I liked Newsweek, until the December 15, 2009, issue that declared “The Religious Case for Gay Marriage.”  I’ve heard the same arguments before, but this article, and the editorial column that preceded it, claimed something that had heretofore not been part of the discussion: that those who believe otherwise are irrational, worthless fundamentalists who might as well give up.  “A mature view of scriptural authority requires us, as we have in the past, to move beyond literalism. The Bible was written for a world so unlike our own, it’s impossible to apply its rules, at face value, to ours.”  All this in the guise of journalistic objectivity.  

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In the beginning, God…

Wednesday, December 24th, 2008

Forty years ago, the astronauts of Apollo 8 had embarked on a groundbreaking mission to become the first humans to orbit the moon.  They also found themselves the first humans to spend Christmas in space.  In a live television broadcast on Christmas Eve in 1968, the three astronauts — Frank Borman, Jim Lovell, and William Anders — suprised the world with a special message.

Anders: For all the people on Earth the crew of Apollo 8 has a message we would like to send you.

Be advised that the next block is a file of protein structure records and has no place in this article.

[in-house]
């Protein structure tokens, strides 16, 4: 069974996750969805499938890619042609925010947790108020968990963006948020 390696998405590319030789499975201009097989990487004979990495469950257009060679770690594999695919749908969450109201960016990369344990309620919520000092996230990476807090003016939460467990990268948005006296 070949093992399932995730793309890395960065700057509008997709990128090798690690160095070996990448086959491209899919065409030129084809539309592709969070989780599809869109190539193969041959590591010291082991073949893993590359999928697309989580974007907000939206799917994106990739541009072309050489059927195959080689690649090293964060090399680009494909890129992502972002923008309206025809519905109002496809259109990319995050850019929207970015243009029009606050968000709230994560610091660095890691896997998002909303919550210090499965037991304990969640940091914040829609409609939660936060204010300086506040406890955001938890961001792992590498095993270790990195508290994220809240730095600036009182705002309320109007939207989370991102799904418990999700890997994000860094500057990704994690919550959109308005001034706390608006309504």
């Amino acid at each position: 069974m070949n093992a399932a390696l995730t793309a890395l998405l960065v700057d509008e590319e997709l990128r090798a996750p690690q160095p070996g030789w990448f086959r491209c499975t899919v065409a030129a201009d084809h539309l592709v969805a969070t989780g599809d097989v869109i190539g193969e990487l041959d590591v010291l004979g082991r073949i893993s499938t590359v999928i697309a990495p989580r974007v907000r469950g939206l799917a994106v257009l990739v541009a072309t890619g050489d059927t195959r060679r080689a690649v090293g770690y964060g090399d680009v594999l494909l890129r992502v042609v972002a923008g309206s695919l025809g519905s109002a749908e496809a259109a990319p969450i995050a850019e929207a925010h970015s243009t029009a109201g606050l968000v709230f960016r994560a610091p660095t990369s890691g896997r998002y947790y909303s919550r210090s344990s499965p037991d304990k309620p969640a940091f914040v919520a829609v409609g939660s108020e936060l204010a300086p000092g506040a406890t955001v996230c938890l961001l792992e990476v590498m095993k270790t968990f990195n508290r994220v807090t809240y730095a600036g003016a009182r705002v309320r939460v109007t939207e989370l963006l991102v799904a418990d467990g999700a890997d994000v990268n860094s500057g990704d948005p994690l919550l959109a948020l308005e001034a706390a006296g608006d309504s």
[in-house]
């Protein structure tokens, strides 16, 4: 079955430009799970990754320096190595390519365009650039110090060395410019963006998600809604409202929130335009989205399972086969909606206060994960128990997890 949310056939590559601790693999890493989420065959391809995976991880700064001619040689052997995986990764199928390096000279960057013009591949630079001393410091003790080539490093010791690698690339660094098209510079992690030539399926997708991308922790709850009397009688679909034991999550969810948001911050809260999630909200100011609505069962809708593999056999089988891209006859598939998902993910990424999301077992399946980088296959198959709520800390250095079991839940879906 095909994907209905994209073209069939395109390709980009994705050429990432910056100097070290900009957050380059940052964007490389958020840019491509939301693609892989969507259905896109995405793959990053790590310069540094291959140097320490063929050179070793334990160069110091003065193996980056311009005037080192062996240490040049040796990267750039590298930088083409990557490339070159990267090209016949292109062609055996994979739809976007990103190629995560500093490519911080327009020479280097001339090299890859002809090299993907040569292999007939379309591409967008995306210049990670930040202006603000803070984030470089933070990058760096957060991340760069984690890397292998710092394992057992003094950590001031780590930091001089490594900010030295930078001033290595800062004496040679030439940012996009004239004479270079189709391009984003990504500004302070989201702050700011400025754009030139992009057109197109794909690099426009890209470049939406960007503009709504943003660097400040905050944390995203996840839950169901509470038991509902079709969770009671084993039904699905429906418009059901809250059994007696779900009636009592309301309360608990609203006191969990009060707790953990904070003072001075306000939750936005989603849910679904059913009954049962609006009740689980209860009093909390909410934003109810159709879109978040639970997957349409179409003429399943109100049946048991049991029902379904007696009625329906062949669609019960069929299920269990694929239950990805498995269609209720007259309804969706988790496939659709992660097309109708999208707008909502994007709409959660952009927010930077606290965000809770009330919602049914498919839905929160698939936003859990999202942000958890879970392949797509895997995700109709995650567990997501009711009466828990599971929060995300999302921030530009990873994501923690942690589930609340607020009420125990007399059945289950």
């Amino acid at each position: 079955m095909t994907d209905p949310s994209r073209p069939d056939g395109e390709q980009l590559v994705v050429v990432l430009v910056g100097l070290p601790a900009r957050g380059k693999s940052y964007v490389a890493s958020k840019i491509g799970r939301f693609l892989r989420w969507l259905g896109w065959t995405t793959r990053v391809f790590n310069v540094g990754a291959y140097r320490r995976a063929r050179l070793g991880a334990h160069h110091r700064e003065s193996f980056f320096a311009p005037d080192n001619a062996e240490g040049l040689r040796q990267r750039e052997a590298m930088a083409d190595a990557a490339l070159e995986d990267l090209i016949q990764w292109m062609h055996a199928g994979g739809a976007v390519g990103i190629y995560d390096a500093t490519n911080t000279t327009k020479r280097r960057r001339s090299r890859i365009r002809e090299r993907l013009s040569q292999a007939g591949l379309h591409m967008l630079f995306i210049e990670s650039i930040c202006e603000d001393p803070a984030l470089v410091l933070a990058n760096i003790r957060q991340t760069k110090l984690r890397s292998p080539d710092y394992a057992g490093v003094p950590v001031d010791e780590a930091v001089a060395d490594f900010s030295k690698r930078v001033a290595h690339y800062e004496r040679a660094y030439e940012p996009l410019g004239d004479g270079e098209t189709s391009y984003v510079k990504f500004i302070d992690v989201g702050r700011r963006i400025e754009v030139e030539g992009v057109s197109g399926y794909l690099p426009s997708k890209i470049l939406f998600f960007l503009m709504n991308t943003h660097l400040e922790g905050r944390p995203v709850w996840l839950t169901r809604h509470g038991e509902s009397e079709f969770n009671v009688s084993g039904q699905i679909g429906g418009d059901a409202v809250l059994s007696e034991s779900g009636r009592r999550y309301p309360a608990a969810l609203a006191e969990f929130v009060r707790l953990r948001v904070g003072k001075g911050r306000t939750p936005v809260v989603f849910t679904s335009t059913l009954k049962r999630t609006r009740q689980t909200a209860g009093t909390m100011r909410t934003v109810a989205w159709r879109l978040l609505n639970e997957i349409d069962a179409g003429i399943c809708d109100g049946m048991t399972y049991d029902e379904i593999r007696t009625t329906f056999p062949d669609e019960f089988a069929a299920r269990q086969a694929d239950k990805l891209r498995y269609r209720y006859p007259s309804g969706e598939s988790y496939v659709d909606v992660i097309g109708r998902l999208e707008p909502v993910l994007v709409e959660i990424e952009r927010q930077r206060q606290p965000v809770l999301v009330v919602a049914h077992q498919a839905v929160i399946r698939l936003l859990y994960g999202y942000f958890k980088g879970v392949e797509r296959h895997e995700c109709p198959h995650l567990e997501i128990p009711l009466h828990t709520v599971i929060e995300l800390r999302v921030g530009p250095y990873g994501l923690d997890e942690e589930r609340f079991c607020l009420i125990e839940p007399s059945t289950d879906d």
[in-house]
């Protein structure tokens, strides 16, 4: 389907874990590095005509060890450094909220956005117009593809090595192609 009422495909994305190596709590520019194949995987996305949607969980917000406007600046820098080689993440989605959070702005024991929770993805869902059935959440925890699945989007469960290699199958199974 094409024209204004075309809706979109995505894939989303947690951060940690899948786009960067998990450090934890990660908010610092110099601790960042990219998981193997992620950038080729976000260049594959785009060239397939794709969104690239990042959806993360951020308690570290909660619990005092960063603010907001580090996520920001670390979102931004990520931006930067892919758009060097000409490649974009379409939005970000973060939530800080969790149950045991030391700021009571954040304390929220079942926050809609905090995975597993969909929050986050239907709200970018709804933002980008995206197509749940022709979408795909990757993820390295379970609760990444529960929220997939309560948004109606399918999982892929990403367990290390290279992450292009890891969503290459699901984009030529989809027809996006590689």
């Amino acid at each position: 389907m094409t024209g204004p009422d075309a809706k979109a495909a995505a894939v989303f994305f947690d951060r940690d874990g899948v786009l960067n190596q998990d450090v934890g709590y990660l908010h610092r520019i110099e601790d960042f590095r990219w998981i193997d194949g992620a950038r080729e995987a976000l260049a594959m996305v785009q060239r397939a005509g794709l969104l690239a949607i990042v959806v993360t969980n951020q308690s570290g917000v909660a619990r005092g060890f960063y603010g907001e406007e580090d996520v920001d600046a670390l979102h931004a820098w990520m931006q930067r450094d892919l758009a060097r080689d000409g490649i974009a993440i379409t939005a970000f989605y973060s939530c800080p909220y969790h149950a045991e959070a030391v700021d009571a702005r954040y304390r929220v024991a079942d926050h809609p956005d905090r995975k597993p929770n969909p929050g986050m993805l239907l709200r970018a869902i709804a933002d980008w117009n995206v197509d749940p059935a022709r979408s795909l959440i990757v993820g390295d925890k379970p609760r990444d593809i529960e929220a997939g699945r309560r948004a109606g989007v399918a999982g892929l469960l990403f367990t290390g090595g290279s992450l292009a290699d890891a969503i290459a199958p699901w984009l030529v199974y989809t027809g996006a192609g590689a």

In the beginning God created the heaven and the earth. And the earth was without form, and void; and darkness was upon the face of the deep. And the Spirit of God moved upon the face of the waters. And God said, Let there be light: and there was light. And God saw the light, that it was good: and God divided the light from the darkness.

Lovell: And God called the light Day, and the darkness he called Night. And the evening and the morning were the first day. And God said, Let there be a firmament in the midst of the waters, and let it divide the waters from the waters. And God made the firmament, and divided the waters which were under the firmament from the waters which were above the firmament: and it was so. And God called the firmament Heaven. And the evening and the morning were the second day.

Borman: And God said, Let the waters under the heavens be gathered together unto one place, and let the dry land appear: and it was so. And God called the dry land Earth; and the gathering together of the waters called he Seas: and God saw that it was good.

And from the crew of Apollo 8, we close with good night, good luck, a Merry Christmas, and God bless all of you – all of you on the good Earth.

You can see the original broadcast on YouTube (there’s not much to watch though) or an edited video that presents it very nicely.  The photo above is called “Earthrise,” one of the most spectacular images ever captured on film.  It was photographed by Anders during Apollo 8’s orbit of the moon.  The U.S. Postal Service used the image on a stamp issued in 1969.

Evangelical synergism

Monday, December 22nd, 2008

I know, big words.  Synergism is a theological term that describes an understand of cooperation in the process of regeneration and salvation.  The idea that man’s holy inclination and God’s grace must cooperate to accomplish salvation.  This is a traditional Catholic and Eastern Orthodox view, but among Protestants is not generally accepted.